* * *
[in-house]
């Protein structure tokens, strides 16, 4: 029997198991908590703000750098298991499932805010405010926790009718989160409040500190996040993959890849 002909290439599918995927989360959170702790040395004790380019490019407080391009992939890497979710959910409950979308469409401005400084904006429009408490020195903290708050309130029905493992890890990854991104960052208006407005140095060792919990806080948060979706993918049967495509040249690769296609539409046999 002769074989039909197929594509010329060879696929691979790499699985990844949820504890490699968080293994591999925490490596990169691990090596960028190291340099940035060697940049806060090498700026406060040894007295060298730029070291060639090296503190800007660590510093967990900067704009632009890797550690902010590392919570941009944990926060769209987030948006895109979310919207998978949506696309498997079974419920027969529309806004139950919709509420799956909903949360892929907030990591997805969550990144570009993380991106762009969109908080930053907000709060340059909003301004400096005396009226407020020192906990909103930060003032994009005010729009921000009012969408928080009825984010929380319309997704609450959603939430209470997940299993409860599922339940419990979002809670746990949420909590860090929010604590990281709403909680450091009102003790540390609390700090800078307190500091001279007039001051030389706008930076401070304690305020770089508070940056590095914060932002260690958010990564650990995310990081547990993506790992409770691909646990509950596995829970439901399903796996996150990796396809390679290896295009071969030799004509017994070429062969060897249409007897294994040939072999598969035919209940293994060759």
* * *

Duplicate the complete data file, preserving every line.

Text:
[in-house]
């Protein structure tokens, strides 16, 4: 029997198991908590703000750098298991499932805010405010926790009718989160409040500190996040993959890849 002909290439599918995927989360959170702790040395004790380019490019407080391009992939890497979710959910409950979308469409401005400084904006429009408490020195903290708050309130029905493992890890990854991104960052208006407005140095060792919990806080948060979706993918049967495509040249690769296609539409046999 002769074989039909197929594509010329060879696929691979790499699985990844949820504890490699968080293994591999925490490596990169691990090596960028190291340099940035060697940049806060090498700026406060040894007295060298730029070291060639090296503190800007660590510093967990900067704009632009890797550690902010590392919570941009944990926060769209987030948006895109979310919207998978949506696309498997079974419920027969529309806004139950919709509420799956909903949360892929907030990591997805969550990144570009993380991106762009969109908080930053907000709060340059909003301004400096005396009226407020020192906990909103930060003032994009005010729009921000009012969408928080009825984010929380319309997704609450959603939430209470997940299993409860599922339940419990979002809670746990949420909590860090929010604590990281709403909680450091009102003790540390609390700090800078307190500091001279007039001051030389706008930076401070304690305020770089508070940056590095914060932002260690958010990564650990995310990081547990993506790992409770691909646990509950596995829970439901399903796996996150990796396809390679290896295009071969030799004509017994070429062969060897249409007897294994040939072999598969035919209940293994060759």